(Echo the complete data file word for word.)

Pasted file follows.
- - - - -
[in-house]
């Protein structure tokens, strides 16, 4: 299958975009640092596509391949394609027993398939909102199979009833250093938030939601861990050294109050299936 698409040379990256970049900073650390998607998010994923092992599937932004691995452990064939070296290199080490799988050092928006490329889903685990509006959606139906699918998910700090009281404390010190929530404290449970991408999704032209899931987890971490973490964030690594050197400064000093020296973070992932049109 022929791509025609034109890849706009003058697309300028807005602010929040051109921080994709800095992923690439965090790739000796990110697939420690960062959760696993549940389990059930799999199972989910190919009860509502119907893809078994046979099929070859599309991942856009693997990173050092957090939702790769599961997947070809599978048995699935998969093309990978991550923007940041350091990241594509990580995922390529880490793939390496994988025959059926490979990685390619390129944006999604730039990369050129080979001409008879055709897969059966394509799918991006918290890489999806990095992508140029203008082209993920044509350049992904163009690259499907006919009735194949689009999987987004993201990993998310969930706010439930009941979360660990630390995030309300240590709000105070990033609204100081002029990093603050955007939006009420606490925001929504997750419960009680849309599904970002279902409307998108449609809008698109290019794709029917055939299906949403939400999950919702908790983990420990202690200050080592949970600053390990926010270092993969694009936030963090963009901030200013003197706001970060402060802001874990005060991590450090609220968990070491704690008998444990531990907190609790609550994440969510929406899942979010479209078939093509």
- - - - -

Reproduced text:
[in-house]
């Protein structure tokens, strides 16, 4: 299958975009640092596509391949394609027993398939909102199979009833250093938030939601861990050294109050299936 698409040379990256970049900073650390998607998010994923092992599937932004691995452990064939070296290199080490799988050092928006490329889903685990509006959606139906699918998910700090009281404390010190929530404290449970991408999704032209899931987890971490973490964030690594050197400064000093020296973070992932049109 022929791509025609034109890849706009003058697309300028807005602010929040051109921080994709800095992923690439965090790739000796990110697939420690960062959760696993549940389990059930799999199972989910190919009860509502119907893809078994046979099929070859599309991942856009693997990173050092957090939702790769599961997947070809599978048995699935998969093309990978991550923007940041350091990241594509990580995922390529880490793939390496994988025959059926490979990685390619390129944006999604730039990369050129080979001409008879055709897969059966394509799918991006918290890489999806990095992508140029203008082209993920044509350049992904163009690259499907006919009735194949689009999987987004993201990993998310969930706010439930009941979360660990630390995030309300240590709000105070990033609204100081002029990093603050955007939006009420606490925001929504997750419960009680849309599904970002279902409307998108449609809008698109290019794709029917055939299906949403939400999950919702908790983990420990202690200050080592949970600053390990926010270092993969694009936030963090963009901030200013003197706001970060402060802001874990005060991590450090609220968990070491704690008998444990531990907190609790609550994440969510929406899942979010479209078939093509």